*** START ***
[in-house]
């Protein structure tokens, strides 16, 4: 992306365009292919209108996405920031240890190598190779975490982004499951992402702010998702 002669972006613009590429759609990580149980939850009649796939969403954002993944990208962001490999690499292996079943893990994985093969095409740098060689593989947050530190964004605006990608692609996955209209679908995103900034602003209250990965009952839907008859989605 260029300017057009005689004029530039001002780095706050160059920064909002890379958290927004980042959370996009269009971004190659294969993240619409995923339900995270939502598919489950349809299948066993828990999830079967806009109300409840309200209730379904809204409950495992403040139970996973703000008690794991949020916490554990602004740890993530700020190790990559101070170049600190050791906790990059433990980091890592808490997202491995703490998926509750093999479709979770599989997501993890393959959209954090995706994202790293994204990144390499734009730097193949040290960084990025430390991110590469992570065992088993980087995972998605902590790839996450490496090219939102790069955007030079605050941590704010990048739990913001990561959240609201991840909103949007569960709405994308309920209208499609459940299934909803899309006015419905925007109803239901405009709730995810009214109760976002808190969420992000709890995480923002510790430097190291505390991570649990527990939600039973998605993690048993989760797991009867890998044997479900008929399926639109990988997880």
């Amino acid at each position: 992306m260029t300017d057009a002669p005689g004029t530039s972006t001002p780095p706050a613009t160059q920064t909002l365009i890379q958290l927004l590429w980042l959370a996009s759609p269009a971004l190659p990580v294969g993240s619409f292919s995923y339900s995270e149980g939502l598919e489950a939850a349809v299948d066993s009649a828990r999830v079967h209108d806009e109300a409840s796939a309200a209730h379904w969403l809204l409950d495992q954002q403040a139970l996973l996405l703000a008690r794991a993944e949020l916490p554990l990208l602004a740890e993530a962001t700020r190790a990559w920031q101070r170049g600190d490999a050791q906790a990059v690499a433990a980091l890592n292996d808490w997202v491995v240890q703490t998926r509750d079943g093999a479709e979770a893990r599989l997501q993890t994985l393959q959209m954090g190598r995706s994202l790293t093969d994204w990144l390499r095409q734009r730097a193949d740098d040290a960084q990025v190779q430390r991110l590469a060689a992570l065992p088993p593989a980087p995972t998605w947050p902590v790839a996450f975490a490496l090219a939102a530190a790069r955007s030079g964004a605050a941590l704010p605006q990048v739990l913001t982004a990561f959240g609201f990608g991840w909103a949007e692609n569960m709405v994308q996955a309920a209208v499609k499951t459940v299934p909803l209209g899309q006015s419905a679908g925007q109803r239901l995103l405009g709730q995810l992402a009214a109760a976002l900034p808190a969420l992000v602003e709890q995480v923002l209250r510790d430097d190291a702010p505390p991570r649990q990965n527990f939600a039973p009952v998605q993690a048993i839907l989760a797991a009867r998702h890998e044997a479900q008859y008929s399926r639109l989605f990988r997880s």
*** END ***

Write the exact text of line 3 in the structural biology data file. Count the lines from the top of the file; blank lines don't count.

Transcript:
């Amino acid at each position: 992306m260029t300017d057009a002669p005689g004029t530039s972006t001002p780095p706050a613009t160059q920064t909002l365009i890379q958290l927004l590429w980042l959370a996009s759609p269009a971004l190659p990580v294969g993240s619409f292919s995923y339900s995270e149980g939502l598919e489950a939850a349809v299948d066993s009649a828990r999830v079967h209108d806009e109300a409840s796939a309200a209730h379904w969403l809204l409950d495992q954002q403040a139970l996973l996405l703000a008690r794991a993944e949020l916490p554990l990208l602004a740890e993530a962001t700020r190790a990559w920031q101070r170049g600190d490999a050791q906790a990059v690499a433990a980091l890592n292996d808490w997202v491995v240890q703490t998926r509750d079943g093999a479709e979770a893990r599989l997501q993890t994985l393959q959209m954090g190598r995706s994202l790293t093969d994204w990144l390499r095409q734009r730097a193949d740098d040290a960084q990025v190779q430390r991110l590469a060689a992570l065992p088993p593989a980087p995972t998605w947050p902590v790839a996450f975490a490496l090219a939102a530190a790069r955007s030079g964004a605050a941590l704010p605006q990048v739990l913001t982004a990561f959240g609201f990608g991840w909103a949007e692609n569960m709405v994308q996955a309920a209208v499609k499951t459940v299934p909803l209209g899309q006015s419905a679908g925007q109803r239901l995103l405009g709730q995810l992402a009214a109760a976002l900034p808190a969420l992000v602003e709890q995480v923002l209250r510790d430097d190291a702010p505390p991570r649990q990965n527990f939600a039973p009952v998605q993690a048993i839907l989760a797991a009867r998702h890998e044997a479900q008859y008929s399926r639109l989605f990988r997880s």